posted on Dec, 9 2012 @ 03:17 PM
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reply to post by grownshow
 


Let's see, the corn in the greenhouse I managed to pollinate enough to get a few sweet baby ears off of, it wasn't until I moved them into the gardens that they refused to completely produce, I think one of a dozen stalks managed to produce silk. The beans may well have been a bad batch, they were blue lakes from the grocery store, I think, it's been awhile!

Thanks for the heads up about the skim milk!! I always have some issues with my squash, but not usually enough to lose them like I did the first year. My best bet is the cold frame, I can let it breathe while it grows, and protect it during fruit.
I have too many young mouths in my gardens, I will lose a crop before I spray. I did use insecticidal soap and pyrethrum during the year of the aphid though out of desperation. Nothing was edible that year anyway except potatoes.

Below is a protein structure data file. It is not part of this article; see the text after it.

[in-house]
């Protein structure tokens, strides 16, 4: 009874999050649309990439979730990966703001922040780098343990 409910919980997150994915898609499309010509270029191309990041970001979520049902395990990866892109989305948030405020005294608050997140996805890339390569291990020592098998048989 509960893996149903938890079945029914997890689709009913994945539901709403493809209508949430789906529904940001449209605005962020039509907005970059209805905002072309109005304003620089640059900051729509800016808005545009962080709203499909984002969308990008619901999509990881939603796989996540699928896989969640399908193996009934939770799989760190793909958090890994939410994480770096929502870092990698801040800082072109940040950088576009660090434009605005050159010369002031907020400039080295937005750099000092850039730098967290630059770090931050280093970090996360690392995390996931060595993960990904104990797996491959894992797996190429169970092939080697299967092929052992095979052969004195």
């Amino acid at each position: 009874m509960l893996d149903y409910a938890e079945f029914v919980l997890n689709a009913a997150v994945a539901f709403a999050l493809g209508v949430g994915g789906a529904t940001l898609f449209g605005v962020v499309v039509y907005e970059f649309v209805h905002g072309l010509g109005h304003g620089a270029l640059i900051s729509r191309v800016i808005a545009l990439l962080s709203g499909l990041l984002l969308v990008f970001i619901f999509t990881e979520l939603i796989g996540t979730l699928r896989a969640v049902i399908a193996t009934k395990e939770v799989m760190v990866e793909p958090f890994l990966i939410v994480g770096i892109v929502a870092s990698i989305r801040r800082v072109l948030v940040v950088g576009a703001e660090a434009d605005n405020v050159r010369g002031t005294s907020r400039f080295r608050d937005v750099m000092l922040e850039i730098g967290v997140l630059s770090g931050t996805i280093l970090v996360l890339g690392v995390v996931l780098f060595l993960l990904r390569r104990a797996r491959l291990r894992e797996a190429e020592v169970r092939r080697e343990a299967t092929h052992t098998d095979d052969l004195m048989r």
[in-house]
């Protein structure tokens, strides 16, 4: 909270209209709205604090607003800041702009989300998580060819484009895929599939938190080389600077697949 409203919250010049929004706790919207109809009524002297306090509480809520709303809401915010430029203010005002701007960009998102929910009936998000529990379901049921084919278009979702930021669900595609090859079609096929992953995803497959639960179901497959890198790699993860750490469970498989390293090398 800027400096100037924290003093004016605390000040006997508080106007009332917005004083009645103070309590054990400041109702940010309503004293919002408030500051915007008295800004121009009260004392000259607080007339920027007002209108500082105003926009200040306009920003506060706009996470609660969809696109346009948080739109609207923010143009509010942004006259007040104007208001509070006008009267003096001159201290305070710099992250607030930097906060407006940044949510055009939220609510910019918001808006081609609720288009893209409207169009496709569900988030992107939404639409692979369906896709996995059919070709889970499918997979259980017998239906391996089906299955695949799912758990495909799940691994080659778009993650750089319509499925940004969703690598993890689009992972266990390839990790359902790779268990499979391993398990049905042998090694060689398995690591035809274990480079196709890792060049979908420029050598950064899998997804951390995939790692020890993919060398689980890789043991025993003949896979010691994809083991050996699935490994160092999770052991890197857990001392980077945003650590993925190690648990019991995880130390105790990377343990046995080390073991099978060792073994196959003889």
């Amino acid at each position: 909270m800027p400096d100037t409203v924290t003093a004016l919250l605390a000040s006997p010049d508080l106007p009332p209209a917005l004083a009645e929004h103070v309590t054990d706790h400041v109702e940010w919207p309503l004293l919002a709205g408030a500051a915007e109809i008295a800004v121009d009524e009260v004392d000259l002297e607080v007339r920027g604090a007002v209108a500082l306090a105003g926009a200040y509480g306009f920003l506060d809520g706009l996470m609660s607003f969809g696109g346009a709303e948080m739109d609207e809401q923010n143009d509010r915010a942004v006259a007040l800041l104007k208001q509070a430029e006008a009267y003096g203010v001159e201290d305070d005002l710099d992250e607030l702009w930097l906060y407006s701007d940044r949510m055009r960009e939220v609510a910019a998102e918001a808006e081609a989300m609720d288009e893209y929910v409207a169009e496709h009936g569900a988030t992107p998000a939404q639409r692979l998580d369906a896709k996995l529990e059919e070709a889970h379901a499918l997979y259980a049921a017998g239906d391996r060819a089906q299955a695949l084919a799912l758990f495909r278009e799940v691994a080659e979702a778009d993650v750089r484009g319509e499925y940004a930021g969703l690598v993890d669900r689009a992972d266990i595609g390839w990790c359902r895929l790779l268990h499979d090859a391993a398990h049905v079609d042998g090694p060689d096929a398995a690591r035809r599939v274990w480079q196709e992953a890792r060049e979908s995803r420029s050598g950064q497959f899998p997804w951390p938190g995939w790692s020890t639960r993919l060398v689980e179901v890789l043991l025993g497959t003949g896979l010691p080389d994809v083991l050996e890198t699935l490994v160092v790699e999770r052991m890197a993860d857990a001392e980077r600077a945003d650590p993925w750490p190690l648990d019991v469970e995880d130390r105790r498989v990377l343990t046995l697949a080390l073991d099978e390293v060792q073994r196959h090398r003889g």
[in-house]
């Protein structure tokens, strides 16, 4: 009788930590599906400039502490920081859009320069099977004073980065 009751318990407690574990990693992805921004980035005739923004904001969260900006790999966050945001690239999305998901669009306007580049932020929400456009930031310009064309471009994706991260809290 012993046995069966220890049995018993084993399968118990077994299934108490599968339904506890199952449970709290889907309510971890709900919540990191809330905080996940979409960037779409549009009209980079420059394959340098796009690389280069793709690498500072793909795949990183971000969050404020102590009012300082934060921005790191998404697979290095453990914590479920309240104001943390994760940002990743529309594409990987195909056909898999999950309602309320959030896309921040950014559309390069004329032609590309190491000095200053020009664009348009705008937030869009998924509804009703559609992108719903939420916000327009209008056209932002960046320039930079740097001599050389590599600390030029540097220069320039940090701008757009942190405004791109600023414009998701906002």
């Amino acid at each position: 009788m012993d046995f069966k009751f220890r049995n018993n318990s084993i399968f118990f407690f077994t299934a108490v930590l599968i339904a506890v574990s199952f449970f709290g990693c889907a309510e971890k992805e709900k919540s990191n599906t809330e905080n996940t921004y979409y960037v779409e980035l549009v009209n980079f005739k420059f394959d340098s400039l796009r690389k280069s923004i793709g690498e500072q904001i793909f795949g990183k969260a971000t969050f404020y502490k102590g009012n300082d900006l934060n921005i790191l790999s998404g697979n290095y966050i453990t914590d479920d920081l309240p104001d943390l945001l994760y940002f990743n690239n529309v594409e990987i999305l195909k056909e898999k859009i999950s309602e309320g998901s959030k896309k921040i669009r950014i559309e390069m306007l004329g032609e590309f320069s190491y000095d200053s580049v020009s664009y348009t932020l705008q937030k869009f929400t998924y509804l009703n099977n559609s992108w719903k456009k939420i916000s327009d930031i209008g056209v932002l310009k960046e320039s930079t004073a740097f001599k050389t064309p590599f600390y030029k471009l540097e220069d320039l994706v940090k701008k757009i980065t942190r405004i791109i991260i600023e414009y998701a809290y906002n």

posted on Dec, 9 2012 @ 03:47 PM
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Originally posted by woodsmom
reply to post by grownshow
 


Let's see, the corn in the greenhouse I managed to pollinate enough to get a few sweet baby ears off of, it wasn't until I moved them into the gardens that they refused to completely produce, I think one of a dozen stalks managed to produce silk. The beans may well have been a bad batch, they were blue lakes from the grocery store, I think, it's been awhile!


If you got them from a grocery store it was probably why they didn't germinate. God knows what kinds of preservatives and chemicals they were pumped with before hitting the shelves. I'd order some heirloom pole beans from a seed company and try it again. I've grown Mccaslan, rattlesnake, and purple podded pole beans without any major problems. Mccaslan did however seem more vulnerable to cold. Purple podded are huge beans so they can't be used on bantam corn. Rattlesnake pole beans are my favorite of the three.